• Ugh, Amsterdam. The first time I went, I had a fab time. The city was entertaining and clean. I just went again this past February expecting to show my kiddo the amazing city I enjoyed before he came about. Nope, this time, it was dirty, crowded, and everywhere we walked people were smoking pot in the street. The smell made me nauseous for the 4 days we were there.

    • I’ve heard that about Amsterdam- my friend was there for a month for work, and she can’t stand the smell of pot (it smells like a dying skunk to me)- she said it seemed like mostly tourists walking around and smoking it just because they could! People will occasionally do that in Seattle and I always give them a wide berth. Isn’t it funny how a city can be amazing in your memory and then totally off the next time??

  • While I loved Paris (and London, and everywhere I went in Scotland, and Barcelona) … my let-down city was Rome. I’m sure a lot of it had to do with the timing; we arrived there during the papal inauguration and the Rome marathon, entirely by chance. The thermostat in our hotel was stuck in a position that made the room like a sauna; the hotel was full and, frankly, didn’t give a damn that we were roasting. They told us to open a window. Well, our ‘window” was a French door onto the interior of the hotel, next to the fire escape — which they told us “hardly anyone uses,” as though that was a comfort. There were charlatans everywhere, e.g., young women dressed as old women, pretending to be crippled pilgrims outside churches, with their faces to the ground — but readily recognizable as young women if you looked at their hands.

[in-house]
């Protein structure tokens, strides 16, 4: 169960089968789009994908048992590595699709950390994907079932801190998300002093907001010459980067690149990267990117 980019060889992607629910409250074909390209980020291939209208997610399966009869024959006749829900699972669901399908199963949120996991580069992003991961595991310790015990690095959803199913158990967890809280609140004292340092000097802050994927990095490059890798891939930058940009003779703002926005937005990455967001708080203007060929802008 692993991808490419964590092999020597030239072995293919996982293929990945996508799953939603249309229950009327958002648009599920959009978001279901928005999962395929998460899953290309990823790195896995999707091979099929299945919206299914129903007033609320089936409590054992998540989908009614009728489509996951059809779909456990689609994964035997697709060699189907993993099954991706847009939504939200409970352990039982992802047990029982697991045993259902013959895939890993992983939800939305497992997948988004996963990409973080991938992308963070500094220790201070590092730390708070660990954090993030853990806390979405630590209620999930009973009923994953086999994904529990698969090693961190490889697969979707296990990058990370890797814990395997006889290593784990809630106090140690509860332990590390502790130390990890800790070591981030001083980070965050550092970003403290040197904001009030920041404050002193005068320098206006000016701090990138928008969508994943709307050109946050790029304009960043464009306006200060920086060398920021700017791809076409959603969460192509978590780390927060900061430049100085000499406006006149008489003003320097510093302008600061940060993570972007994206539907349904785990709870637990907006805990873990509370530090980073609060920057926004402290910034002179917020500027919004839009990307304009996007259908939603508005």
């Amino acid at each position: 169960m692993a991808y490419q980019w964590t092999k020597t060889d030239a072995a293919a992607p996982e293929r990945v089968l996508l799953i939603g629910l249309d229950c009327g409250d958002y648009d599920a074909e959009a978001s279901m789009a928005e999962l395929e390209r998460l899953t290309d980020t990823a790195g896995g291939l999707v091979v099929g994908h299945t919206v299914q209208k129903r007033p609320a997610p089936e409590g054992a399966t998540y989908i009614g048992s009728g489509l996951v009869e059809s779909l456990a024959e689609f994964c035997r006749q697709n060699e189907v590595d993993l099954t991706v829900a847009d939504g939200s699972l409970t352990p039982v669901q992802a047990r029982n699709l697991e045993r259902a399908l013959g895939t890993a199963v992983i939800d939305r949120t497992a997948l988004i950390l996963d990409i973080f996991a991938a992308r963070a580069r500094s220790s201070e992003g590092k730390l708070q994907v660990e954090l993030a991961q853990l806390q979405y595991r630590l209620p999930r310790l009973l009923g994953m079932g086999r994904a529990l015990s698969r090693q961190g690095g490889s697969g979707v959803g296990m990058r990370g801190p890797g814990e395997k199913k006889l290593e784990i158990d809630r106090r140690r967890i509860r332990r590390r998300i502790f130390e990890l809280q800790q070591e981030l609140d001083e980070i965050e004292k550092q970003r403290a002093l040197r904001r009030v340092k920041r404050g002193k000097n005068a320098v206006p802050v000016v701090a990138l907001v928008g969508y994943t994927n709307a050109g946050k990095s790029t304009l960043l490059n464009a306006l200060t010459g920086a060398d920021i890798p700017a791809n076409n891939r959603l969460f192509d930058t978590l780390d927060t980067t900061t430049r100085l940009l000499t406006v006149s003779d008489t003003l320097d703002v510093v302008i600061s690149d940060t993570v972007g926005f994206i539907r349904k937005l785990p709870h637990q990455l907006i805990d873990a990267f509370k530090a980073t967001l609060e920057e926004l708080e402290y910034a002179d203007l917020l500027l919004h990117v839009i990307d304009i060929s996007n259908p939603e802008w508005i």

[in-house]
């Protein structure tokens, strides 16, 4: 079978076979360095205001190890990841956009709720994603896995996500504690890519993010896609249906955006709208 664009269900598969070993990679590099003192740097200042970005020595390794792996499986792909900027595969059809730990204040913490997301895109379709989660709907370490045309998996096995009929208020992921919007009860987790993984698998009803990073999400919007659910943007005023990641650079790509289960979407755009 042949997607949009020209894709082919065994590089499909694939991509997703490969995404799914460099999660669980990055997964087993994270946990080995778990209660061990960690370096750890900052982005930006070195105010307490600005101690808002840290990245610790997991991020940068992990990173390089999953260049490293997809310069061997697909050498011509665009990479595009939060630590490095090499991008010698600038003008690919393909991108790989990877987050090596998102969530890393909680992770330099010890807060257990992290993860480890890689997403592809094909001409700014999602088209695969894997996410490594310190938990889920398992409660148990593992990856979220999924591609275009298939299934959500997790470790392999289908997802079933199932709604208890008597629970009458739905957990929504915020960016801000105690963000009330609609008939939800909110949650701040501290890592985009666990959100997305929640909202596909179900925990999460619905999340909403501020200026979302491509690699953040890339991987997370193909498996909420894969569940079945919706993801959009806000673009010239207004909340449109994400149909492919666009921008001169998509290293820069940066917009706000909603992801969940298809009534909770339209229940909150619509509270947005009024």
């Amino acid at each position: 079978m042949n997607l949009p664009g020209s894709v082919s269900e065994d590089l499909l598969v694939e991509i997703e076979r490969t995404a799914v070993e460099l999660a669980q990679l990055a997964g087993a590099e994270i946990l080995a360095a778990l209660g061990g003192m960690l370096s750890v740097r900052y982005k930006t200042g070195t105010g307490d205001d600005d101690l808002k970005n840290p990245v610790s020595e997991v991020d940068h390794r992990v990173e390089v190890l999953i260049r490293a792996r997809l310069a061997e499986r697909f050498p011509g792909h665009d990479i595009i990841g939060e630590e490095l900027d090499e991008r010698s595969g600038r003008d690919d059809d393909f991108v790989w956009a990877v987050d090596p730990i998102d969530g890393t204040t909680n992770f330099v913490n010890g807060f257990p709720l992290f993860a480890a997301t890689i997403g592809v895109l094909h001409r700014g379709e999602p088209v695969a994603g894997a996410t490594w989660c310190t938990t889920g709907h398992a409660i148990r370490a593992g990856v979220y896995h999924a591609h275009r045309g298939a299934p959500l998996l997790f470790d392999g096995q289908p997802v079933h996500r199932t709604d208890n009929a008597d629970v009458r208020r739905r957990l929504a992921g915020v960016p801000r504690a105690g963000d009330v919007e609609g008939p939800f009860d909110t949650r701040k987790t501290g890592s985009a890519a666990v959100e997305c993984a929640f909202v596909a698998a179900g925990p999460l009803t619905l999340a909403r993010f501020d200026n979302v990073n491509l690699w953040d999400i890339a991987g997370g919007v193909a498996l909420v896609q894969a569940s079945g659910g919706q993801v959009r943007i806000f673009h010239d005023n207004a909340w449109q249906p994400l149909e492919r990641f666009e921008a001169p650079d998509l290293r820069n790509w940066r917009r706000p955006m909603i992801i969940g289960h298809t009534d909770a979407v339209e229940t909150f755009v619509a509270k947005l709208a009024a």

The city was filthy, with trash and cigarette butts everywhere. My husband started referring to Rome as Europe’s ashtray.
    The thing is, he was the one who wanted so desperately to go to Rome. Like you with Paris, I was indifferent to the idea … and wound up utterly miserable.

    • This is why I’m also VERY hesitant to go to Rome- I know so many that have had similar experiences, especially with people trying to con them left and right. Yes, I could theoretically avoid the tourist type things but I genuinely want to see some of them. I’ve never had another city let me down this much, And the bar wasn’t particularly high. Many people say I need to give it more of a chance but I could go somewhere else that I might love- plus, I don’t know if I want to take the same risks again…

  • Paris was quite a let-down for me too… Being sick, exhausted by the major stress of moving abroad and having very high expectations didn’t help! But I’m not ready to put it behind completely… We travelled last year in the worst touristy time (August) so we are planning a winter trip for my birthday in December. I’m hoping to like it better but if not, I can say I’ve tried! 😉

  • Hi Jess, I liked Paris rather then loved it, and felt the same about Amsterdam too, bit the court that really disappointed me was Copenhagen. It may have been the terrible weather, or the huge amounts of construction going on, or the fact that everything was so expensive but I really didn’t connect with a city that everyone else seems to love.

    • I’m so glad it isn’t just me!! It sounds odd but those “small” things like weather and construction completely affect our perception of a new city- I don’t want to spend the time into learning to love a city I didn’t care for, when I could go to a new place I might love!! And I’m torn about visiting Amsterdam, I don’t know if it’s for me :/